|Born||30 December 1935
Manuel Aaron (born 30 December 1935, Toungoo, Burma) was the first Indian chess master in the modern tradition. He dominated chess in India in the 1960s to the 1980s, was the national champion of India nine times between 1959 and 1981. He was India's first International Master, and is one of the key figures in introducing international chess practices to India; until the 1960s, chess in India (known as chaturang or shatranj), was often played using many local traditional variants (e.g. in lieu of castling, the king could execute a knights move once, if it had not been checked). Aaron helped popularize the international variety, forming many chess groups and urging players to study openings and other formal chess literature.
Born in colonial Burma of Indian parents, Aaron grew up in Tamil Nadu, India, where he did his schooling, finishing his B.Sc. from Allahabad University. Aaron was Indian National Champion nine times (out of 14 championships between 1959-1981), including a run of five consecutive titles between 1969 and 1973. He also won the Tamil Nadu Chess Championship 11 times (1957-1982); after him, Tamil Nadu emerged as the chess powerhouse of India.
He won the West Asian Zonal against Mongolia's Sukien Momo 3-1 (earning his International Master's rating), and the Asian-Australian Zonal final against Cecil Purdy of Australia 3-0 in 1961. In 1961, he won the Arjuna Award for Indian sportsmen, the first-ever chess player to be so honoured.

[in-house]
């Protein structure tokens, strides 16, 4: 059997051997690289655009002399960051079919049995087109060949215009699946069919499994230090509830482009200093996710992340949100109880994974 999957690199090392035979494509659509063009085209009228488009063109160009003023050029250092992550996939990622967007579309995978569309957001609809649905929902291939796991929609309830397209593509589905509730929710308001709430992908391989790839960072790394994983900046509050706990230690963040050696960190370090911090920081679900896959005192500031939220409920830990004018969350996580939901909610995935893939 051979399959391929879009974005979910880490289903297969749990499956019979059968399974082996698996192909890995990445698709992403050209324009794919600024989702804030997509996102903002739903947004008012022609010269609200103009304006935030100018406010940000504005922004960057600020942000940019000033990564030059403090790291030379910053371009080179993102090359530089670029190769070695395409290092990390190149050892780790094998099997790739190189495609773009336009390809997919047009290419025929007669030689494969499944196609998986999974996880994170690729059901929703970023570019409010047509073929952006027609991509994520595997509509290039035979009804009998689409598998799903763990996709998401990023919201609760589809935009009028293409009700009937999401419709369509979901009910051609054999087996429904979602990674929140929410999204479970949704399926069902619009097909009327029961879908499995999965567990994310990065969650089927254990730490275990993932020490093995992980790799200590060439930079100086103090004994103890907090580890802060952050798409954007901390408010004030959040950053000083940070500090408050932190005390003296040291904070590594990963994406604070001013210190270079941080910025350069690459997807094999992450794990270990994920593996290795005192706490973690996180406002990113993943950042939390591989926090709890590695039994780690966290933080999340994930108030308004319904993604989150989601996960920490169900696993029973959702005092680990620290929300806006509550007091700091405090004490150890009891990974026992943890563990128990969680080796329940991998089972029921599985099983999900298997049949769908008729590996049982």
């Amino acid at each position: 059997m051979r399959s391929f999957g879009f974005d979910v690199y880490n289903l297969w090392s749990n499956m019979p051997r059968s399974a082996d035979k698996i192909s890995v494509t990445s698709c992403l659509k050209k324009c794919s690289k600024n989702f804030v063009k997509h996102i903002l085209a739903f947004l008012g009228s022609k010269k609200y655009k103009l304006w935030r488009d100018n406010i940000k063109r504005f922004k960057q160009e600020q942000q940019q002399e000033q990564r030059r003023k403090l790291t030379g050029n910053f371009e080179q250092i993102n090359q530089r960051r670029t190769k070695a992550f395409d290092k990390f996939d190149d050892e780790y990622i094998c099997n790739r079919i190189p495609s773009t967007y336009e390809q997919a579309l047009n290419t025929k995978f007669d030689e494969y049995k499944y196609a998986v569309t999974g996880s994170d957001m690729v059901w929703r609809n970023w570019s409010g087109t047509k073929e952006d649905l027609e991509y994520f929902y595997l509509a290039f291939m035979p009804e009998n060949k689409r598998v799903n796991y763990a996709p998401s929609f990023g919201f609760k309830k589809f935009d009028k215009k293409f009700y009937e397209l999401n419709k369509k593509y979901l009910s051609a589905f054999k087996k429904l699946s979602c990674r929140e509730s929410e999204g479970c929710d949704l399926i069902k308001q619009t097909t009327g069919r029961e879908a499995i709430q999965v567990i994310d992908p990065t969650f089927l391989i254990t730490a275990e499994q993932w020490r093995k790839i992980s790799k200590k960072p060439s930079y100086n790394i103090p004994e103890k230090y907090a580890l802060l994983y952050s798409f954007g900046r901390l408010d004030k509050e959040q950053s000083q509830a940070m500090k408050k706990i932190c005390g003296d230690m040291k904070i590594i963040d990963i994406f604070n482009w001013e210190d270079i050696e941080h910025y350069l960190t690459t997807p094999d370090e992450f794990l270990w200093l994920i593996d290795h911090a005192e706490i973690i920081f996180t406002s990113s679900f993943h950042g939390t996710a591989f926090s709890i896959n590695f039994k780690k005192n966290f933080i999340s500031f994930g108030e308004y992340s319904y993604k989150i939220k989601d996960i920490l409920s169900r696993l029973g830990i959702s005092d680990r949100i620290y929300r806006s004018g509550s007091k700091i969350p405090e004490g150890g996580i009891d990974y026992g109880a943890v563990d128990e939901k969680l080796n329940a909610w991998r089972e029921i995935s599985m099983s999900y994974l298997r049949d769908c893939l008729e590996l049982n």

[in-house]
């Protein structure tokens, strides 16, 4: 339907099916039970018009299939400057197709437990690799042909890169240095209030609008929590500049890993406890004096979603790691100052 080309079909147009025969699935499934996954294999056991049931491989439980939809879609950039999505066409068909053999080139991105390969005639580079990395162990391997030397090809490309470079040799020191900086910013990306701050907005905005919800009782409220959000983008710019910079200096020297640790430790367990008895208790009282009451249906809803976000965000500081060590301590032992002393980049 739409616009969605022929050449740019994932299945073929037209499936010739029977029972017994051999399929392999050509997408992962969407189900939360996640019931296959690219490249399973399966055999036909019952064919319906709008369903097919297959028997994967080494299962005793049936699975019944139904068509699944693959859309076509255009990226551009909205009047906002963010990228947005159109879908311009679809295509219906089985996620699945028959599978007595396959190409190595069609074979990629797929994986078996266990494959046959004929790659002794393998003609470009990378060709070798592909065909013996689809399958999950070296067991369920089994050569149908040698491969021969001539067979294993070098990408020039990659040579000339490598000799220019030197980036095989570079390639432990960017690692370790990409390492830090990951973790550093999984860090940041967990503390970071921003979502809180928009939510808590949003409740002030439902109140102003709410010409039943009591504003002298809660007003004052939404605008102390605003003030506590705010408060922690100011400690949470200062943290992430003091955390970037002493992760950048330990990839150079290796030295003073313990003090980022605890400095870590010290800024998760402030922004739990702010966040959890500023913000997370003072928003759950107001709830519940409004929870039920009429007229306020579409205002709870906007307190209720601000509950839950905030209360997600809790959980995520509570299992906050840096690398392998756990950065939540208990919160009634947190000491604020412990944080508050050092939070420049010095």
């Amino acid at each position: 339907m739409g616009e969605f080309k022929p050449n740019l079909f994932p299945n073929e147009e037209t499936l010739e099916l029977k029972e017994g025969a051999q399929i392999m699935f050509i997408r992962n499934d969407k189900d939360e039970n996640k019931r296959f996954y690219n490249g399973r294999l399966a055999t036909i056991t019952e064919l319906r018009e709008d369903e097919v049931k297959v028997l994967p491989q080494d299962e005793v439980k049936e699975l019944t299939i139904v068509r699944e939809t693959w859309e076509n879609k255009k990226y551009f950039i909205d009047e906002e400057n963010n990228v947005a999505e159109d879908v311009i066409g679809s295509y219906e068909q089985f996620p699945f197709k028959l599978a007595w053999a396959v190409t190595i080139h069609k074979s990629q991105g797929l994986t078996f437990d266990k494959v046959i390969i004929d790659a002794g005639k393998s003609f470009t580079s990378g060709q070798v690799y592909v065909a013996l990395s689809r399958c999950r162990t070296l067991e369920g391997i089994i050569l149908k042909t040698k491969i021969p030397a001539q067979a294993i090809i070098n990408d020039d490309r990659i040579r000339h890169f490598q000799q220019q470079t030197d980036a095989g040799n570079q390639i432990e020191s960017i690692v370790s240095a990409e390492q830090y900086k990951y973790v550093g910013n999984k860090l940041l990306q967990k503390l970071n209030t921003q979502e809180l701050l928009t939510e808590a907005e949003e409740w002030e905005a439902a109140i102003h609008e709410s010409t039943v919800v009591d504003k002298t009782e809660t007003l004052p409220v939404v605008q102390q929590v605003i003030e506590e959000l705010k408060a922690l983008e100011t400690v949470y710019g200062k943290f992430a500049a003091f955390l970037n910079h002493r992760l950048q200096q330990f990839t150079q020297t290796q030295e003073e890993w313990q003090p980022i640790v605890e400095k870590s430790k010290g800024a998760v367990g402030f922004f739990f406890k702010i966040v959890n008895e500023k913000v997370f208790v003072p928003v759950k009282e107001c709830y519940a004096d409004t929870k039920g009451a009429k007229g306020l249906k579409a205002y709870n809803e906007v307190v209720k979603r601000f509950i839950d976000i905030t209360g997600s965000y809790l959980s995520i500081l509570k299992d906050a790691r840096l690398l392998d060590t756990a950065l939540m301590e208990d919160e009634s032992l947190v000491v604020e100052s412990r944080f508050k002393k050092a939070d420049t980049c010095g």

These wins at the Asian level qualified him for the Interzonals, and in 1962, he played in the Stockholm interzonal and although finishing last (23rd place), his game was notable for the defeats he inflicted on grandmasters Lajos Portisch and Wolfgang Uhlmann, and his general aversion to draws.
Aaron also played thrice with the Indian team at the Chess Olympiads. He captained the Indian team at Leipzig 1960 (+2 –10 =8), and at Varna 1962 (+7 –6 =4). In 1964, he played at second board in Tel Aviv (+4 –7 =6). He also led India to the 2nd Asian Team Championship at Auckland in 1977 and to the 4th Asian Team championship at Hangchow in China in 1981. He took 4th in the Commonwealth Championship at Hong Kong 1984. The event was won by Kevin Spraggett and Murray Chandler.
Having emerged in an environment without a minimal chess culture, Aaron was very sensitive to the growth of chess awareness in India. He did much to further chess as the Secretary of the Tamil Nadu Chess Association (1977 and 1997) and also as chairman of the All India Chess Federation. It was 17 years before India could have a second International Master in V. Ravi (1978), and its first grandmaster (Vishwanathan Anand), only in 1988.